5. Frequent Flyer Points – Airlines or hotels who have their own points system that can be used to receive discounts or spend on items.

    Those reward cards sometimes convert straight to a Frequent Flyer program, or they might have their own points system where the points can then be sent off to one of several options. Don’t transfer unless you want to spend the points, as often there will be promotions where a bonus is paid when transferring the points ( e.g. 15% extra points from Virgin). If you know you’ll use them later with that company, transfer when there’s a bonus. The points can then be used against airfares or their online stores, and really it’s points you paid nothing for.

  6. Discount Codes and Coupons – Usually a code to enter at the time of purchasing an item to receive extra discount.

    Most websites have a code option, and it’s worth checking to see if one exists when doing an order. Honey^ is another Chrome addin that is community driven, and able to test and apply all known codes automatically when it recognises a website, to see if you can get any discount. There’s also some other sites it’ll give you points for when doing a purchase, which can be redeemed for Amazon credit. Failing that, there’s coupon sites such as RetailMeNot where you can search for the site you’re on to see what codes might be available. I generally do a Google search for the site I’m on like ‘Coles Online Code’ and check the first few results.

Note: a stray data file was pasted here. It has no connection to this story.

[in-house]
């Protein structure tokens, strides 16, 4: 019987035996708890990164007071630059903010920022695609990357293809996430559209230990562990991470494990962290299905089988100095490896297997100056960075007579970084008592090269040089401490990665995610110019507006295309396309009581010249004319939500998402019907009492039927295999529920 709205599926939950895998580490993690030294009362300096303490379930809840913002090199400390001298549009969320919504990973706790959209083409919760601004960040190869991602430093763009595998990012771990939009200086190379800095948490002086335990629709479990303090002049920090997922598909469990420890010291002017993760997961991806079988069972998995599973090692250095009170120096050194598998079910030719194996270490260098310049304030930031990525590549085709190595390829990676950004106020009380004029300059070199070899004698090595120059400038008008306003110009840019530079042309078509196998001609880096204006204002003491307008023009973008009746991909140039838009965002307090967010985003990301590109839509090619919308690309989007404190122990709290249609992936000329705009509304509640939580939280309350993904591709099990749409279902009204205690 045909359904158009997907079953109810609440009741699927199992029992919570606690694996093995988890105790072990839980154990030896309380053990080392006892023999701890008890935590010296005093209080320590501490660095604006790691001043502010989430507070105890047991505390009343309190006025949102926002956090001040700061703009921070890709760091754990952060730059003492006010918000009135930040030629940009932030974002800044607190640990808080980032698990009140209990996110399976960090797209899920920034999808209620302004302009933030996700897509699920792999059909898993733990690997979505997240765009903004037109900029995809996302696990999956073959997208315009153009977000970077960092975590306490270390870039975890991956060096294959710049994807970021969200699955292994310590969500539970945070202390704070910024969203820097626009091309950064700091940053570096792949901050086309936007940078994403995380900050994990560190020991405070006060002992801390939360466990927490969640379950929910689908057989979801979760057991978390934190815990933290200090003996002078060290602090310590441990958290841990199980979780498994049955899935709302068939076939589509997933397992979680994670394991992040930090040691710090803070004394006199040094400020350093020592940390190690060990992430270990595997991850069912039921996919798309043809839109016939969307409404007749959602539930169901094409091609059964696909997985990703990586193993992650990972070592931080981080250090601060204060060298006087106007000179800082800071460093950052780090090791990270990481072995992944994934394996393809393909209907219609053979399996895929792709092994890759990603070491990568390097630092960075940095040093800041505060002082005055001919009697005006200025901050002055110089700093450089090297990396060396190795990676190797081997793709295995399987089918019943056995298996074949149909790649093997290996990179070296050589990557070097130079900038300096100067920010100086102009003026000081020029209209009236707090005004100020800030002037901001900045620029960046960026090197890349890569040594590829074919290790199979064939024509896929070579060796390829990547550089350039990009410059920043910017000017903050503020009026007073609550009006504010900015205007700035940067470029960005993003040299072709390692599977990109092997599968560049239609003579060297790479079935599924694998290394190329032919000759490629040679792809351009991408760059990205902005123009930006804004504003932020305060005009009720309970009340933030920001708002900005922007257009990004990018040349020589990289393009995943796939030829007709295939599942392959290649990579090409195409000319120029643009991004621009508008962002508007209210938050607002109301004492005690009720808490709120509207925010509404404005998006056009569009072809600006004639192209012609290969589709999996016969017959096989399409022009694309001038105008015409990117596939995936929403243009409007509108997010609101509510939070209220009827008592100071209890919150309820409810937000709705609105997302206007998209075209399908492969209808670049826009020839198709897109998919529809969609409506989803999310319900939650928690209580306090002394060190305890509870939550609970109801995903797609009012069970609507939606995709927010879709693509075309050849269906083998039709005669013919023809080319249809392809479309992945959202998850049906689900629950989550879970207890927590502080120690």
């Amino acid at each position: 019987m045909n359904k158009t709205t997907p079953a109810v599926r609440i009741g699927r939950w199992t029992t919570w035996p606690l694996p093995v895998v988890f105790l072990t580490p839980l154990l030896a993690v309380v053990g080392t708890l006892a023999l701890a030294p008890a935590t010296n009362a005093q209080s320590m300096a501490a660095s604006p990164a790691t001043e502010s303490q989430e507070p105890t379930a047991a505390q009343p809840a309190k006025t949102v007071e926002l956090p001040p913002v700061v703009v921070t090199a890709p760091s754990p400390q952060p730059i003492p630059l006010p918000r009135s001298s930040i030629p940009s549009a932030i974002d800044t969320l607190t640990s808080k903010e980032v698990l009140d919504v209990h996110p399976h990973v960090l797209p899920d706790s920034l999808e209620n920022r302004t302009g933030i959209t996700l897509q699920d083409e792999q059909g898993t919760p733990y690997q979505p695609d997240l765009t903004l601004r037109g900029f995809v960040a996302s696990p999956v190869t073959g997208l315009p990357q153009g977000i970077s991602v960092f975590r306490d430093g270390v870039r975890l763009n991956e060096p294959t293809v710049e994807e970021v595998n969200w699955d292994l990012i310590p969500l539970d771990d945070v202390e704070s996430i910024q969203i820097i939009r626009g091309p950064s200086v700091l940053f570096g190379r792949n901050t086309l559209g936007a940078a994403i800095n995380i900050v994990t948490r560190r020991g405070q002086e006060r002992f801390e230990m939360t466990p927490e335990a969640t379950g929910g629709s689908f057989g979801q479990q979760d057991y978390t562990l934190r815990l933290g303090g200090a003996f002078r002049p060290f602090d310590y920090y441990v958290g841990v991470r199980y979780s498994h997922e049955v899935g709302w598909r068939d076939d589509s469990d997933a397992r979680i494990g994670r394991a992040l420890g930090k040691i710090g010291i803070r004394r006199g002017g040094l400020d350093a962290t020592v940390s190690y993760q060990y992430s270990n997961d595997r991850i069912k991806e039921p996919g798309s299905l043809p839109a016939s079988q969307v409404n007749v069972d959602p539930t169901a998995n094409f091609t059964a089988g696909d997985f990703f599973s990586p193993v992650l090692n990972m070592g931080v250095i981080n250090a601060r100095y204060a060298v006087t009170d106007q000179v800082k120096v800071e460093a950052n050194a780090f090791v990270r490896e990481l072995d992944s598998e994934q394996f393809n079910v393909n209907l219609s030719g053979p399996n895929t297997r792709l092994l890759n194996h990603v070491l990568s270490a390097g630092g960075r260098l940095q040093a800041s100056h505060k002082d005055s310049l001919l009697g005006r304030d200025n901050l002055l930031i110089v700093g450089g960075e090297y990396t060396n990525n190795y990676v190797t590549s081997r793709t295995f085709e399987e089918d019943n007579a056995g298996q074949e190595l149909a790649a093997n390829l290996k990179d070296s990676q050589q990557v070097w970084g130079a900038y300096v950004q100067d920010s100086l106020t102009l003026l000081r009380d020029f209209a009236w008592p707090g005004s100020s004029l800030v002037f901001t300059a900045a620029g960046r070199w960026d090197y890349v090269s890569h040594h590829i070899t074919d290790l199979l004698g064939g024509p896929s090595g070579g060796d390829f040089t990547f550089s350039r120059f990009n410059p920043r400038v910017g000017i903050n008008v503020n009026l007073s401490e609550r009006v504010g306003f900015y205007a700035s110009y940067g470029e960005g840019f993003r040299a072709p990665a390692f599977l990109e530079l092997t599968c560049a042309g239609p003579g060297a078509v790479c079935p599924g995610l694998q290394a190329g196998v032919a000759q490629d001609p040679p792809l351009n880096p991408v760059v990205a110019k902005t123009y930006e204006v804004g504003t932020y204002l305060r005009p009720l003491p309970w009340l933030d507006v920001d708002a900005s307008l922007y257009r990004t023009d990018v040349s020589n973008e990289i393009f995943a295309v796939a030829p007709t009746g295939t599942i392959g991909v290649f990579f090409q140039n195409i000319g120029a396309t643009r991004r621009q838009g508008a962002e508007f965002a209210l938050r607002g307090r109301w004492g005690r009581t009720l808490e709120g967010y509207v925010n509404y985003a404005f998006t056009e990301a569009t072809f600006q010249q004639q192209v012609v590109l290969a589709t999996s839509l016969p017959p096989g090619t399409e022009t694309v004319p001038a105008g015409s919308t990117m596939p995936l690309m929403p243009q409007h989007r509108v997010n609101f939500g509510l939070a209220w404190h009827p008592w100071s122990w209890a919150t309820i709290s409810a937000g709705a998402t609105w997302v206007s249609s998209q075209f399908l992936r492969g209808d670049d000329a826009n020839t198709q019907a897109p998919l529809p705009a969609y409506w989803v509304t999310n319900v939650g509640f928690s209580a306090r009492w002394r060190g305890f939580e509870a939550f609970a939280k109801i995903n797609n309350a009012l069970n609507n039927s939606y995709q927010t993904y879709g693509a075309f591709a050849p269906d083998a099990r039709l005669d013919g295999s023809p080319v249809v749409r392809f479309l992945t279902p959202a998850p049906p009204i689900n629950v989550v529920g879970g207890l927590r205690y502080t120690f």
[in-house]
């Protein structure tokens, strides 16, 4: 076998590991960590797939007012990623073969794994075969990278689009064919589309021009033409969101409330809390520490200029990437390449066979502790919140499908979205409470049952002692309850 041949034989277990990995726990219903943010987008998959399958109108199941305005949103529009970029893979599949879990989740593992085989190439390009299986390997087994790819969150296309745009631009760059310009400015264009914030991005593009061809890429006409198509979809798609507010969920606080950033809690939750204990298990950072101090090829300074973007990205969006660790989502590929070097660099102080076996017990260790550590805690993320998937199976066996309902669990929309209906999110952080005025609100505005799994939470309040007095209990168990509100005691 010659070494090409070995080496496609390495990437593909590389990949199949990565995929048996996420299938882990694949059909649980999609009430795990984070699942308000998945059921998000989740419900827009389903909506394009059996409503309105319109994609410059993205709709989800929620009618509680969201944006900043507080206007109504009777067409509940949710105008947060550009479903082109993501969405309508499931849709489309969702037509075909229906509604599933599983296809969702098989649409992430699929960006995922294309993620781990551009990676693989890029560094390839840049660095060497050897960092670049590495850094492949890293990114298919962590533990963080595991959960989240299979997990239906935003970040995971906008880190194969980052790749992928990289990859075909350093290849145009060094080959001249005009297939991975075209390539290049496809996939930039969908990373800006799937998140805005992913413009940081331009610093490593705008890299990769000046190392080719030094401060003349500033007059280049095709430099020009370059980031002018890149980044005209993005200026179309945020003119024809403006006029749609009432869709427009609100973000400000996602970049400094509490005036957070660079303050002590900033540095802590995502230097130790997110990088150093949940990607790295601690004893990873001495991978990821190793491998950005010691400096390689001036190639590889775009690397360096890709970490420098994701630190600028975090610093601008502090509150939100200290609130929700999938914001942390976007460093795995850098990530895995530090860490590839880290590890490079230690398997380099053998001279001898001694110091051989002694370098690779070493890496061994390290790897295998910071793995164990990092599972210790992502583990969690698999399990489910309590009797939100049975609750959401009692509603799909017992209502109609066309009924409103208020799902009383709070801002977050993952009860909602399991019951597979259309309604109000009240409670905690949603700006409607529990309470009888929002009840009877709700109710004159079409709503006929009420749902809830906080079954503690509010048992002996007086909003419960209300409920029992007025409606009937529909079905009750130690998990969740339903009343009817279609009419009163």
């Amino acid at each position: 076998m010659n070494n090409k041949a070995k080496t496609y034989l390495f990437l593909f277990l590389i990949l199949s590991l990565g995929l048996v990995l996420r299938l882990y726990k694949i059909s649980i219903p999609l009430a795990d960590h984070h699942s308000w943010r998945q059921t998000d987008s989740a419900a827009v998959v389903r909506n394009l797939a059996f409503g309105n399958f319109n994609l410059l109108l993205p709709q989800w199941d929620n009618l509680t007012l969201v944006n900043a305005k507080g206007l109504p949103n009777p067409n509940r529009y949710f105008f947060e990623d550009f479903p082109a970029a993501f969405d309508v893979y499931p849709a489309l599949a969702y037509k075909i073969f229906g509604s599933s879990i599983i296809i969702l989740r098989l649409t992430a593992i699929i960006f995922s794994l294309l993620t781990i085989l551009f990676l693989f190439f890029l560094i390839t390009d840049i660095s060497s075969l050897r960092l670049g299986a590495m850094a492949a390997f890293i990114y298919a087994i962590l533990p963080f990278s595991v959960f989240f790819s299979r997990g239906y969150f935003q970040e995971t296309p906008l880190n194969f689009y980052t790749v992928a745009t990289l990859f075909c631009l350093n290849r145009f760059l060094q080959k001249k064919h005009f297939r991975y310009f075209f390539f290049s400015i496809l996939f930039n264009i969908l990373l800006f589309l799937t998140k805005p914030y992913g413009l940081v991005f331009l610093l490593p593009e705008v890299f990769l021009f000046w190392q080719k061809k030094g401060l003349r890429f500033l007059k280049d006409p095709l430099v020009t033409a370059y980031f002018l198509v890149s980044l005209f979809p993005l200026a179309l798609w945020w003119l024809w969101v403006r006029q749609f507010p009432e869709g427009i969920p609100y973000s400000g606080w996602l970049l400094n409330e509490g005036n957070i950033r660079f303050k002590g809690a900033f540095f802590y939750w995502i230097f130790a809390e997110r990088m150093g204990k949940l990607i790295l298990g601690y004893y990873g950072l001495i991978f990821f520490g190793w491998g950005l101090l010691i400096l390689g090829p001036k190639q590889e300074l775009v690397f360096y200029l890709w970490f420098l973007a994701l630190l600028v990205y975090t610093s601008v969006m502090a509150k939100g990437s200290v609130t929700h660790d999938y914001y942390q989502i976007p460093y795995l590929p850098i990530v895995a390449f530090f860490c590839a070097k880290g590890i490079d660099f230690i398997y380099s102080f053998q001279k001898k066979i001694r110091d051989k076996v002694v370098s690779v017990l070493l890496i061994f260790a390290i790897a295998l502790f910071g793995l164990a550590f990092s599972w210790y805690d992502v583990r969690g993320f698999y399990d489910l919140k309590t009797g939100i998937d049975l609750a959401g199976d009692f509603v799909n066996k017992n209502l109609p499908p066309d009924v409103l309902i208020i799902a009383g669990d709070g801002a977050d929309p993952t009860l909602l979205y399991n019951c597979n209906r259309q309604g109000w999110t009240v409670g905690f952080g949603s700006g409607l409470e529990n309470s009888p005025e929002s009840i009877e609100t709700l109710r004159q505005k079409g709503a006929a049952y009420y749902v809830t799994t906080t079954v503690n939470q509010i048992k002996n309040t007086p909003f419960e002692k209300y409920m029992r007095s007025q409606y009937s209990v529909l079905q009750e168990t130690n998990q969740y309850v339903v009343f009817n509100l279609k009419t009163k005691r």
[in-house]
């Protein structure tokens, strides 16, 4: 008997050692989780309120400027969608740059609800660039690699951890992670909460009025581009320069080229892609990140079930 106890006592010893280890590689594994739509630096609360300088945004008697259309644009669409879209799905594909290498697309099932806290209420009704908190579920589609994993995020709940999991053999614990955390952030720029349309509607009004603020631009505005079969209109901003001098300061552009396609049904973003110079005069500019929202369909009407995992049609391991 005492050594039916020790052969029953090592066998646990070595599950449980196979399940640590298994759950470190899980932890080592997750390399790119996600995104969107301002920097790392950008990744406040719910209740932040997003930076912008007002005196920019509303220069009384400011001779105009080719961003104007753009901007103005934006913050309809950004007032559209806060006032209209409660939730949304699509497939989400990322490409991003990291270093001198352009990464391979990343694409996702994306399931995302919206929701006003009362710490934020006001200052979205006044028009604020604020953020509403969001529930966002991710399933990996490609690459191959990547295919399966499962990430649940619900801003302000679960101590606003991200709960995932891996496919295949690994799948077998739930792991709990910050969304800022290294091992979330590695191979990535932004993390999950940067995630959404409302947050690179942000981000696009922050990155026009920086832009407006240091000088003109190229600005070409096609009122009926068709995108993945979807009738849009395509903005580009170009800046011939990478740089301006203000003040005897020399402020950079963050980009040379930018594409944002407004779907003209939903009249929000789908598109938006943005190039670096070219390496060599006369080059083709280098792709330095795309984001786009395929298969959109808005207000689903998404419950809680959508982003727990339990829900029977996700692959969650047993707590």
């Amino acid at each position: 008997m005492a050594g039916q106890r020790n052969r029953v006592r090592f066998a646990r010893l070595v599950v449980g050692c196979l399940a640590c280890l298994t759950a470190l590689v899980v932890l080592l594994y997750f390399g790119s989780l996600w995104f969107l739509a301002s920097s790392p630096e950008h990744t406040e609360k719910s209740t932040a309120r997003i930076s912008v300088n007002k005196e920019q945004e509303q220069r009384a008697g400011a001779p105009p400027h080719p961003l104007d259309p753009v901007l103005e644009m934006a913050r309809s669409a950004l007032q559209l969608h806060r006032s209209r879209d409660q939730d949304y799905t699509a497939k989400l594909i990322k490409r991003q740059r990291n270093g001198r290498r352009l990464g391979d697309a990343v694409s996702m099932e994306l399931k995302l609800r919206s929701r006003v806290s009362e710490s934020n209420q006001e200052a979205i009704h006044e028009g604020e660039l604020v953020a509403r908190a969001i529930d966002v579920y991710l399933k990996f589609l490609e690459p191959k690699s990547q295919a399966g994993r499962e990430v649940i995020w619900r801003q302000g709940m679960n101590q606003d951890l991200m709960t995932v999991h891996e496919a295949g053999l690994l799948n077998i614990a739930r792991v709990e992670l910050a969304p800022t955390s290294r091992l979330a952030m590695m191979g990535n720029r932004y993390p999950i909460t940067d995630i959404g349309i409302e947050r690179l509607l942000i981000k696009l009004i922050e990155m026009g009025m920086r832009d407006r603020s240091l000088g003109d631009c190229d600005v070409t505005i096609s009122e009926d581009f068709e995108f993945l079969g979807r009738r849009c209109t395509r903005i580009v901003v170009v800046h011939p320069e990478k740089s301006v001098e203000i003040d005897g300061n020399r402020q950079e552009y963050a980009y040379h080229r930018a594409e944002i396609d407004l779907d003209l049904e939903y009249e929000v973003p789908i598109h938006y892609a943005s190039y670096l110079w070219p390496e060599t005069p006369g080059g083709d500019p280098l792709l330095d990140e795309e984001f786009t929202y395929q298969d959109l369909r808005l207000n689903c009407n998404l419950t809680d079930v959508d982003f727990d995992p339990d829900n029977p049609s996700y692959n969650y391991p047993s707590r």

7. Specialty Search Websites – A site that indexes certain types of items to quickly find the cheapest option.

    You may have to go searching for these. For computer parts, I use Static Ice which shows in price order the results from many different stores. For board games, I use Board Game Search. It’s worth noting that you may find cheaper from the other methods above, but it’s an easy way to price check.

  8. Price Matching – Some retailers will offer a price match guarantee which can be worth your time.

    EB Games is a good example here – their normal prices aren’t very good, but they’ll price match with almost any advertised price. If it’s more convenient to go to their store than another, it can save you a bunch of hassle. OfficeWorks is even better as they’ll beat any advertised price by 5%. If you find a great online deal, but Officeworks has the item too, you can easily save another 5%. On big ticket items that can easily be worth the hassle of going into a store.